Use the LABELNAME from the rightmost column that “df -h” gave or the DEVICENAME that the leftmost column that “df -h” gave. After umount, check with fdisk:

$ sudo fdisk -l

When they’re missing from the df output and present in the fdisk list, you’re ready to write the ISO file:

$ sudo dd if=PATHNAME.iso of=PARTITIONNAME

Of course, you can add “status=progress” to dd to monitor the operation. This time the command uses the PARTITIONNAME instead of the DEVICENAME. That way the partition table doesn’t get overwritten. When the ISO file is not intended to create a bootable filesystem, such as when you extract a CD/DVD that was not intended to boot — typically an operation system distribution is bootable — there’s no data in the ISO that makes it look like a filesystem. Write such data onto an existing partition for which a filesystem exists, such as FAT or NTFS. Remember that the partition has a number at the end of the device name.

If you choose not to create a second partition for the remaining space, but to create the only partition and take all the space, then use dd to write the smaller ISO, you’ll end up with the partition shrunk down to the ISO’s size when mounted. The rest of the partition space will be unavailable. Better to claim the space in multiple partitions and just write to one with the correct size.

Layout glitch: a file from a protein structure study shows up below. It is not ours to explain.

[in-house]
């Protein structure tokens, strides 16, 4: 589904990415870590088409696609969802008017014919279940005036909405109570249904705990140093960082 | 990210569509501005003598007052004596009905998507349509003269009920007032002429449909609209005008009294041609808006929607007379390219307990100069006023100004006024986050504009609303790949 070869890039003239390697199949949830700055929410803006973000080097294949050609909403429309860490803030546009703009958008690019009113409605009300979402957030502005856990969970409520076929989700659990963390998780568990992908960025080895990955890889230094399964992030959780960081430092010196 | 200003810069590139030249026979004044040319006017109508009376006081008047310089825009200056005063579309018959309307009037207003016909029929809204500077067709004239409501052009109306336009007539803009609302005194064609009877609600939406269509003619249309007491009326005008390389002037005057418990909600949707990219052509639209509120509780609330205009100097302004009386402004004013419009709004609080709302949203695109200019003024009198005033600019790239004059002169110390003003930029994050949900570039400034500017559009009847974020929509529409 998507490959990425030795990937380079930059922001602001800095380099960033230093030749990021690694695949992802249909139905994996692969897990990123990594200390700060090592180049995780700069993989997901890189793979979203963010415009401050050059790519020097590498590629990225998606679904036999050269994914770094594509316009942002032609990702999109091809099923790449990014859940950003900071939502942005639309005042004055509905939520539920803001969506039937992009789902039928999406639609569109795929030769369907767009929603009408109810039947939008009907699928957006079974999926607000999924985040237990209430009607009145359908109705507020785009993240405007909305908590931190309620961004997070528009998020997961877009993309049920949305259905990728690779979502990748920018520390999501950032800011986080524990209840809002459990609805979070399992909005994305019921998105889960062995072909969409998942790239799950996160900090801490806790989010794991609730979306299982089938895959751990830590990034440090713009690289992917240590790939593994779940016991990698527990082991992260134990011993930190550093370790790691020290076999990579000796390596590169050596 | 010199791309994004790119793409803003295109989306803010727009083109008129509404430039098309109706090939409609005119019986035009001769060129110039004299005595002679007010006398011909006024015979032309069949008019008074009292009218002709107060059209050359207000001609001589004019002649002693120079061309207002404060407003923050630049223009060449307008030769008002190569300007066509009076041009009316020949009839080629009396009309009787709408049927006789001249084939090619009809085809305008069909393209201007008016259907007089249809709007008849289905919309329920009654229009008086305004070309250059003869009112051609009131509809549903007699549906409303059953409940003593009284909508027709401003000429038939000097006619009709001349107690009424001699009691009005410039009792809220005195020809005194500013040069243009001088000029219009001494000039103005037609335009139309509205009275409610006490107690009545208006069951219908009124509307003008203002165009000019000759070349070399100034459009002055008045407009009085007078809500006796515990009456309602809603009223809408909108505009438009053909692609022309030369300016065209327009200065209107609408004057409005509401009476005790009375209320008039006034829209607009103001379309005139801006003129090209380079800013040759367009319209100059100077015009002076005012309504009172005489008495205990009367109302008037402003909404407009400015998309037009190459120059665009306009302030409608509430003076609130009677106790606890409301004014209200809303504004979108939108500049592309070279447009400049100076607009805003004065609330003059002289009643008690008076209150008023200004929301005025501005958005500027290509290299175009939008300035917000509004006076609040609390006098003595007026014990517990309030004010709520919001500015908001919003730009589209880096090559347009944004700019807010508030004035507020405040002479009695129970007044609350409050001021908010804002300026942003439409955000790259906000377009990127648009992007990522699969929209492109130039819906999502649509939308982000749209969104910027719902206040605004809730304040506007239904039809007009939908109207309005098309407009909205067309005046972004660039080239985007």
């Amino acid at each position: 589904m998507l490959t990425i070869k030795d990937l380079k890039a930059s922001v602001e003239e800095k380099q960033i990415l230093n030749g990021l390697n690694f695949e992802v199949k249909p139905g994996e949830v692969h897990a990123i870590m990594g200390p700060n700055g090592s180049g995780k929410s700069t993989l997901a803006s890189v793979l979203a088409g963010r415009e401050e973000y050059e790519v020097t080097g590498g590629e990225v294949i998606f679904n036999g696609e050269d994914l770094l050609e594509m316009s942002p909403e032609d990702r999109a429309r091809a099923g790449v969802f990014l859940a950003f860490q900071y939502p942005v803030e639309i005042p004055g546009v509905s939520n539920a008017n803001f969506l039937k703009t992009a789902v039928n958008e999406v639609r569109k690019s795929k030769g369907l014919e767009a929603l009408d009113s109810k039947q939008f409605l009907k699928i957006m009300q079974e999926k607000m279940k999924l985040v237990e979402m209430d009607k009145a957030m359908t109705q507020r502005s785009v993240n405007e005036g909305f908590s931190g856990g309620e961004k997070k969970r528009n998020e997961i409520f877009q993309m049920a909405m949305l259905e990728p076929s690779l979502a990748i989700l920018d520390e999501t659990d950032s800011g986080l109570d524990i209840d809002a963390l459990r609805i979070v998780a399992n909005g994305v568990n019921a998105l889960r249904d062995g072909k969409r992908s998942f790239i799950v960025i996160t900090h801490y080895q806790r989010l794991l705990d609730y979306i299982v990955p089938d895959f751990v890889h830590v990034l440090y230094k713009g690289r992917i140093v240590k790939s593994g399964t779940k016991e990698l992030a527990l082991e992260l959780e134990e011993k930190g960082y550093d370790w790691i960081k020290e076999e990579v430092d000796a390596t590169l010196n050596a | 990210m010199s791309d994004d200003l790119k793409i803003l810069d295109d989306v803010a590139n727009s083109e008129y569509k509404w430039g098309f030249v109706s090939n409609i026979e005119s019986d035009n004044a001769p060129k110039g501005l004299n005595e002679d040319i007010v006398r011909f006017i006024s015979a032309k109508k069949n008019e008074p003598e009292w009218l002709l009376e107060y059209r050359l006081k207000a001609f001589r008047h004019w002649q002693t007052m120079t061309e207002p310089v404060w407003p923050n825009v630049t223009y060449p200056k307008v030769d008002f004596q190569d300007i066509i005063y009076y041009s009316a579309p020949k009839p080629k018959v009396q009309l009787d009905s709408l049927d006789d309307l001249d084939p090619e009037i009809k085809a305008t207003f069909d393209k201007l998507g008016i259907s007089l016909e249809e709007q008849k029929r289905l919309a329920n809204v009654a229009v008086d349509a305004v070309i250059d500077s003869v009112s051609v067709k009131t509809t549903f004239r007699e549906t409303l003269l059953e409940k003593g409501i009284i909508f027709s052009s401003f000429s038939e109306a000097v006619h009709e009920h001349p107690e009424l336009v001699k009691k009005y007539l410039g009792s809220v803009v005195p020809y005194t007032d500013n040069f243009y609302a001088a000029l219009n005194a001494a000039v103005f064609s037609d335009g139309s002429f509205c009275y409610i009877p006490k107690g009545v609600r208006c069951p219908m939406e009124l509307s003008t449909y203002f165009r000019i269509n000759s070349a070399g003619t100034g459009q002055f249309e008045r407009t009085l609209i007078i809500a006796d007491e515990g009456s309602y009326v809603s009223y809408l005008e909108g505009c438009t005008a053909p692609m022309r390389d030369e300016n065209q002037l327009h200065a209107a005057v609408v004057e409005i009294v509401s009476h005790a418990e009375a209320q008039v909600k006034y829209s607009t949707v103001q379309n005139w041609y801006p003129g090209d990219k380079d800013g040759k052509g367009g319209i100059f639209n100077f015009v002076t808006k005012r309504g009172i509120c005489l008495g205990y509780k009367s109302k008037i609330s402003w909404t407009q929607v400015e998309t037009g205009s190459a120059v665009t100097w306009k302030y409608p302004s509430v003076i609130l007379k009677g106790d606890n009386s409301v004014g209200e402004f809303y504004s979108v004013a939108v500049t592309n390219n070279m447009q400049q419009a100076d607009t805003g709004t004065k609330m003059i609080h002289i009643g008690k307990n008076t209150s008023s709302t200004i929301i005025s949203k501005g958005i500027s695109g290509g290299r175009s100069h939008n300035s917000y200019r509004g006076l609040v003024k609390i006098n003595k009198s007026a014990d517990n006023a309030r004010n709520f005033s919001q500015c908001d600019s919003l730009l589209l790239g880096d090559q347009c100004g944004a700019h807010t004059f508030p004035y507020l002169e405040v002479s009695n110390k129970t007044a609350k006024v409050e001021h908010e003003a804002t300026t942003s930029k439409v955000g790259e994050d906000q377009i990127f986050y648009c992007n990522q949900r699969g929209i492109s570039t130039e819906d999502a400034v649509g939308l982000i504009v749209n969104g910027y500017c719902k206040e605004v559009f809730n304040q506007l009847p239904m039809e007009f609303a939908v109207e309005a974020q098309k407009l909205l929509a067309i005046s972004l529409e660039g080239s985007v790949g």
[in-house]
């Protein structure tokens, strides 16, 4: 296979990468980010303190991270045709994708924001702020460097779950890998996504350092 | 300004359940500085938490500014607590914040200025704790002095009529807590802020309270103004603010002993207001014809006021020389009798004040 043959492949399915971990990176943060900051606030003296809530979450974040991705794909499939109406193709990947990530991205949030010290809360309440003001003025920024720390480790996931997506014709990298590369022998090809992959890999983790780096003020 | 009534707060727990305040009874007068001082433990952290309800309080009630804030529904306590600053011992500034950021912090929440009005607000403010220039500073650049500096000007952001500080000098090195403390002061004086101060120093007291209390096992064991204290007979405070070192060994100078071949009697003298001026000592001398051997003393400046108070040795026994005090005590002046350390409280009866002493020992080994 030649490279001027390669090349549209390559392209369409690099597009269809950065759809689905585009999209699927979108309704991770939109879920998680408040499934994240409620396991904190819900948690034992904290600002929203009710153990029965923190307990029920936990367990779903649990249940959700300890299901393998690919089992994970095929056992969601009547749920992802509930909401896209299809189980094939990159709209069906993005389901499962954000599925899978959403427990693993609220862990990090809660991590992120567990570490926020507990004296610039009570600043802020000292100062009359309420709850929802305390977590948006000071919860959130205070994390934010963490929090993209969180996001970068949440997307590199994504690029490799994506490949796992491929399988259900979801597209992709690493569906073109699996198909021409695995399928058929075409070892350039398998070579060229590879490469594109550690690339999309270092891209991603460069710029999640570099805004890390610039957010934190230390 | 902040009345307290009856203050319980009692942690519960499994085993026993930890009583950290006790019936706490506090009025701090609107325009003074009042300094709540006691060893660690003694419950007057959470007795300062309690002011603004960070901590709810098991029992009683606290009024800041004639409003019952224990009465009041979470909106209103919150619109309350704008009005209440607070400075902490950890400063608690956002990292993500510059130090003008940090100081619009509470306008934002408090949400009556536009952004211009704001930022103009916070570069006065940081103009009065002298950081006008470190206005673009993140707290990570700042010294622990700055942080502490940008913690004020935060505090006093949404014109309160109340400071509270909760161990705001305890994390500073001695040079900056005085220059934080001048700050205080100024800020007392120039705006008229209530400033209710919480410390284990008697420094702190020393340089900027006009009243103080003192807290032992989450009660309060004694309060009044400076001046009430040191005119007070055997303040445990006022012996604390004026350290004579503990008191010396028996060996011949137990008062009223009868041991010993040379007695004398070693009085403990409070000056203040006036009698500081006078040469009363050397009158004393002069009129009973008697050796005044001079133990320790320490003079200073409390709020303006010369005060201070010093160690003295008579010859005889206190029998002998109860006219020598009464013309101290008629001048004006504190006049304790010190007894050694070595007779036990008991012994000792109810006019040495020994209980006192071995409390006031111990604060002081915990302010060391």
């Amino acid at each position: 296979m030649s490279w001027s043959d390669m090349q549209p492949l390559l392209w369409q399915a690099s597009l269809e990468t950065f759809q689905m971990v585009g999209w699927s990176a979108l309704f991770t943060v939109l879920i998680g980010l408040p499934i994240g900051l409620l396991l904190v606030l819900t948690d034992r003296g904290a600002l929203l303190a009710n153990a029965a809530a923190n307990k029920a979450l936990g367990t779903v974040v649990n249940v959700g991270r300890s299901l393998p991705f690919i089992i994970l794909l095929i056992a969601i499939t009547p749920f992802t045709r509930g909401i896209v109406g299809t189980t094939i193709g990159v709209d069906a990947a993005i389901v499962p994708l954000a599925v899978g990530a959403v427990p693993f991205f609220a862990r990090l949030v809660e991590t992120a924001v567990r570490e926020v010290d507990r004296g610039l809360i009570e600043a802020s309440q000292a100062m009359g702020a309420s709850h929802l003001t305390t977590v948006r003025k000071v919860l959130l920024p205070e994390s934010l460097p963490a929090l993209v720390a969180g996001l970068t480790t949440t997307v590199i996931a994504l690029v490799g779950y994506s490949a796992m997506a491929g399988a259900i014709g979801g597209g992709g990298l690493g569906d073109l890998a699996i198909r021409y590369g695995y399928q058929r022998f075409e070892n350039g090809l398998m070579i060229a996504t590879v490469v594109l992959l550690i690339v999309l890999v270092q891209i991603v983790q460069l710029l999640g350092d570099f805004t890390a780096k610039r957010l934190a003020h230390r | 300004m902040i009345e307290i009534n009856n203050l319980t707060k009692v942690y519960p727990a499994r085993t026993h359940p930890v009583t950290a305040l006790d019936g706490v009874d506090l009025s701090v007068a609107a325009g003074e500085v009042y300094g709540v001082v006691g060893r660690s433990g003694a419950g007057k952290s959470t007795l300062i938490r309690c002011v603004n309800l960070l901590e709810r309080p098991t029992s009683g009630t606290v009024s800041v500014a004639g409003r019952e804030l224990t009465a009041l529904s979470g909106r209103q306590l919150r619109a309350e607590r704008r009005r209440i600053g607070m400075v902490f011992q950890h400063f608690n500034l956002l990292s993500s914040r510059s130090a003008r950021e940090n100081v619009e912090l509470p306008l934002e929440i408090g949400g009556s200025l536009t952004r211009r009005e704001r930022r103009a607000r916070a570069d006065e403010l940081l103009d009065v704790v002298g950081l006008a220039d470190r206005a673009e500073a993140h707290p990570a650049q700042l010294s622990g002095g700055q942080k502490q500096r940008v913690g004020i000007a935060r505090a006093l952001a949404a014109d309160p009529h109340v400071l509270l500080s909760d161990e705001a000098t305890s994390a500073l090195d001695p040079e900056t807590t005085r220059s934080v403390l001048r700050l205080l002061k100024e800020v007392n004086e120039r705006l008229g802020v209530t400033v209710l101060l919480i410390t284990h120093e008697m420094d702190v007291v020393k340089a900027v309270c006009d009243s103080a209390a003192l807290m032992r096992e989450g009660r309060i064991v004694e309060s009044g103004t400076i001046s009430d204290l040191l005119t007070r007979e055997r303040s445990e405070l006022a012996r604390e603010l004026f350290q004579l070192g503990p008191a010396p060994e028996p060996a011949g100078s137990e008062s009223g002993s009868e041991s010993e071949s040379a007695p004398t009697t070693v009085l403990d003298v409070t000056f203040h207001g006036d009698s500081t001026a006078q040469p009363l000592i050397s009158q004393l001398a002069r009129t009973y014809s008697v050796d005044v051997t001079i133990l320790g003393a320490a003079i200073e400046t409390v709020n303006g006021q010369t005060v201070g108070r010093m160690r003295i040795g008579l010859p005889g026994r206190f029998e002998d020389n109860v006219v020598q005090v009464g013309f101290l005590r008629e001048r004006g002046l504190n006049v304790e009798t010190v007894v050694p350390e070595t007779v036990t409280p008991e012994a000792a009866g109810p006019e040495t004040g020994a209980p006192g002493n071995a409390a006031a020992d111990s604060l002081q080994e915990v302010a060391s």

Mounting an ISO on Windows 10

Open the Windows Explorer file viewer and select the device or directory containing the ISO file. In the file viewer list, select the ISO file.

  1. Double-click on the ISO file. On some installations, Windows opens a Power2Go app to explore the files in the ISO. One option allows burning it to a disk. Another option allows mounting it as a virtual drive, making available the directories and files on it.
  2. Right-click on the ISO file. The menu may offer several ways to view the files including the Power2Go app if installed, but the “Open With” submenu offers opening with Windows Explorer. Opening this way mounts the ISO file on a virtual drive. Directories and files are now available. Checking the properties shows that Windows is treating it as a CD/DVD even though it’s just a file.

There is a version of dd available for Windows that can create ISO files. It works somewhat differently due to the Windows way of working with devices, so study the options and test carefully.

Also, MinGW has MSYS utilities for running GNU utilities on Windows. Utilities include bash, gawk, and grep that improve cmd.exe operations.

Leave a Comment